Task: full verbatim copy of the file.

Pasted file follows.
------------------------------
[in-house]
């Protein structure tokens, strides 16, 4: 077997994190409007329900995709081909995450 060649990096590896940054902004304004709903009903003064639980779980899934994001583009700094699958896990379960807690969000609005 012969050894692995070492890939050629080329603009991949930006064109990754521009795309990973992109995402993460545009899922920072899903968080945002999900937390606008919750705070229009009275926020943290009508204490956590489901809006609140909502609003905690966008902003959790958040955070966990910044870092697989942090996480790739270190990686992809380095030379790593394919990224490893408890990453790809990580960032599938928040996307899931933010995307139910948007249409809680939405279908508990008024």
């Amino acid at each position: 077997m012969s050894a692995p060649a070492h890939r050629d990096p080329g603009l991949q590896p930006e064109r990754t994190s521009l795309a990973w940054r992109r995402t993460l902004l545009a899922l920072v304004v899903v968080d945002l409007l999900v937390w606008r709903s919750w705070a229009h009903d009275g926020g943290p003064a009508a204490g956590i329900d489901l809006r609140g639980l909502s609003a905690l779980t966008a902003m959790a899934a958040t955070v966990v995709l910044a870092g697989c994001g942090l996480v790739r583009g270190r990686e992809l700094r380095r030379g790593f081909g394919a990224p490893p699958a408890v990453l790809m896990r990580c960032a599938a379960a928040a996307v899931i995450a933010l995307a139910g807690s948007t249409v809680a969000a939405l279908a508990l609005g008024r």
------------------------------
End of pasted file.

[in-house]
């Protein structure tokens, strides 16, 4: 077997994190409007329900995709081909995450 060649990096590896940054902004304004709903009903003064639980779980899934994001583009700094699958896990379960807690969000609005 012969050894692995070492890939050629080329603009991949930006064109990754521009795309990973992109995402993460545009899922920072899903968080945002999900937390606008919750705070229009009275926020943290009508204490956590489901809006609140909502609003905690966008902003959790958040955070966990910044870092697989942090996480790739270190990686992809380095030379790593394919990224490893408890990453790809990580960032599938928040996307899931933010995307139910948007249409809680939405279908508990008024």
């Amino acid at each position: 077997m012969s050894a692995p060649a070492h890939r050629d990096p080329g603009l991949q590896p930006e064109r990754t994190s521009l795309a990973w940054r992109r995402t993460l902004l545009a899922l920072v304004v899903v968080d945002l409007l999900v937390w606008r709903s919750w705070a229009h009903d009275g926020g943290p003064a009508a204490g956590i329900d489901l809006r609140g639980l909502s609003a905690l779980t966008a902003m959790a899934a958040t955070v966990v995709l910044a870092g697989c994001g942090l996480v790739r583009g270190r990686e992809l700094r380095r030379g790593f081909g394919a990224p490893p699958a408890v990453l790809m896990r990580c960032a599938a379960a928040a996307v899931i995450a933010l995307a139910g807690s948007t249409v809680a969000a939405l279908a508990l609005g008024r």